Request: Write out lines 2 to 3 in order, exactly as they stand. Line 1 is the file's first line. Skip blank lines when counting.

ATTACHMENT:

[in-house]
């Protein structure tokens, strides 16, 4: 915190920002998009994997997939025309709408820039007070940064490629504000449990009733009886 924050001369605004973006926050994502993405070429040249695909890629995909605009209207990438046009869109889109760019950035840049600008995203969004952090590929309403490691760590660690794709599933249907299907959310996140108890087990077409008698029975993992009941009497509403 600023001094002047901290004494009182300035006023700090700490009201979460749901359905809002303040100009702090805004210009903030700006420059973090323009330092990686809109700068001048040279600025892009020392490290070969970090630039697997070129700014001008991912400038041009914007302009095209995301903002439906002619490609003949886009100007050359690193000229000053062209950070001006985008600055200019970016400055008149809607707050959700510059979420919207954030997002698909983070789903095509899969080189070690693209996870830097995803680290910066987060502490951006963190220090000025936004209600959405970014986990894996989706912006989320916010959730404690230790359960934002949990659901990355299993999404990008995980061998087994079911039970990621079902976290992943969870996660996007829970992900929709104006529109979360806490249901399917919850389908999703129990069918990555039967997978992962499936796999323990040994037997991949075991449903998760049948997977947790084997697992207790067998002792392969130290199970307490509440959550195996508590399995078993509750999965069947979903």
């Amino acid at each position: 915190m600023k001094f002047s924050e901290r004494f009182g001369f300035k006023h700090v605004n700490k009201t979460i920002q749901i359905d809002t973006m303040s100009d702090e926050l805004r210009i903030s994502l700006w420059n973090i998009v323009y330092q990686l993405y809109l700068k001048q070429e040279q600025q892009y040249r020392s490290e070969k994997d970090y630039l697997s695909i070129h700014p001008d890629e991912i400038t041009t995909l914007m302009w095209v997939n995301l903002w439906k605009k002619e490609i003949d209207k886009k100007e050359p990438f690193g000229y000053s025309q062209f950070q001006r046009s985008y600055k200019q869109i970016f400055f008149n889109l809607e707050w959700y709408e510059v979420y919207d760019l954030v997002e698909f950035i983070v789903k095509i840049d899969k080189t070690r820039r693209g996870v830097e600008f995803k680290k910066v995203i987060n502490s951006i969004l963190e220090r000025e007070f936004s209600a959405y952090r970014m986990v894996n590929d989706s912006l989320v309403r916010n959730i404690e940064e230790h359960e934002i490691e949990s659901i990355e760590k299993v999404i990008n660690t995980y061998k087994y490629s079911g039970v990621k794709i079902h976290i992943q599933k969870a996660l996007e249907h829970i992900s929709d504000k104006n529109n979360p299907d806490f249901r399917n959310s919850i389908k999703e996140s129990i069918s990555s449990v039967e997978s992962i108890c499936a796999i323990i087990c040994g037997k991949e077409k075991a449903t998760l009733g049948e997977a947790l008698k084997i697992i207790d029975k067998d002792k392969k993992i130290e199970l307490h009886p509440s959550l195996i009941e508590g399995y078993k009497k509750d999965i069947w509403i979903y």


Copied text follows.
């Protein structure tokens, strides 16, 4: 915190920002998009994997997939025309709408820039007070940064490629504000449990009733009886 924050001369605004973006926050994502993405070429040249695909890629995909605009209207990438046009869109889109760019950035840049600008995203969004952090590929309403490691760590660690794709599933249907299907959310996140108890087990077409008698029975993992009941009497509403 600023001094002047901290004494009182300035006023700090700490009201979460749901359905809002303040100009702090805004210009903030700006420059973090323009330092990686809109700068001048040279600025892009020392490290070969970090630039697997070129700014001008991912400038041009914007302009095209995301903002439906002619490609003949886009100007050359690193000229000053062209950070001006985008600055200019970016400055008149809607707050959700510059979420919207954030997002698909983070789903095509899969080189070690693209996870830097995803680290910066987060502490951006963190220090000025936004209600959405970014986990894996989706912006989320916010959730404690230790359960934002949990659901990355299993999404990008995980061998087994079911039970990621079902976290992943969870996660996007829970992900929709104006529109979360806490249901399917919850389908999703129990069918990555039967997978992962499936796999323990040994037997991949075991449903998760049948997977947790084997697992207790067998002792392969130290199970307490509440959550195996508590399995078993509750999965069947979903």
């Amino acid at each position: 915190m600023k001094f002047s924050e901290r004494f009182g001369f300035k006023h700090v605004n700490k009201t979460i920002q749901i359905d809002t973006m303040s100009d702090e926050l805004r210009i903030s994502l700006w420059n973090i998009v323009y330092q990686l993405y809109l700068k001048q070429e040279q600025q892009y040249r020392s490290e070969k994997d970090y630039l697997s695909i070129h700014p001008d890629e991912i400038t041009t995909l914007m302009w095209v997939n995301l903002w439906k605009k002619e490609i003949d209207k886009k100007e050359p990438f690193g000229y000053s025309q062209f950070q001006r046009s985008y600055k200019q869109i970016f400055f008149n889109l809607e707050w959700y709408e510059v979420y919207d760019l954030v997002e698909f950035i983070v789903k095509i840049d899969k080189t070690r820039r693209g996870v830097e600008f995803k680290k910066v995203i987060n502490s951006i969004l963190e220090r000025e007070f936004s209600a959405y952090r970014m986990v894996n590929d989706s912006l989320v309403r916010n959730i404690e940064e230790h359960e934002i490691e949990s659901i990355e760590k299993v999404i990008n660690t995980y061998k087994y490629s079911g039970v990621k794709i079902h976290i992943q599933k969870a996660l996007e249907h829970i992900s929709d504000k104006n529109n979360p299907d806490f249901r399917n959310s919850i389908k999703e996140s129990i069918s990555s449990v039967e997978s992962i108890c499936a796999i323990i087990c040994g037997k991949e077409k075991a449903t998760l009733g049948e997977a947790l008698k084997i697992i207790d029975k067998d002792k392969k993992i130290e199970l307490h009886p509440s959550l195996i009941e508590g399995y078993k009497k509750d999965i069947w509403i979903y």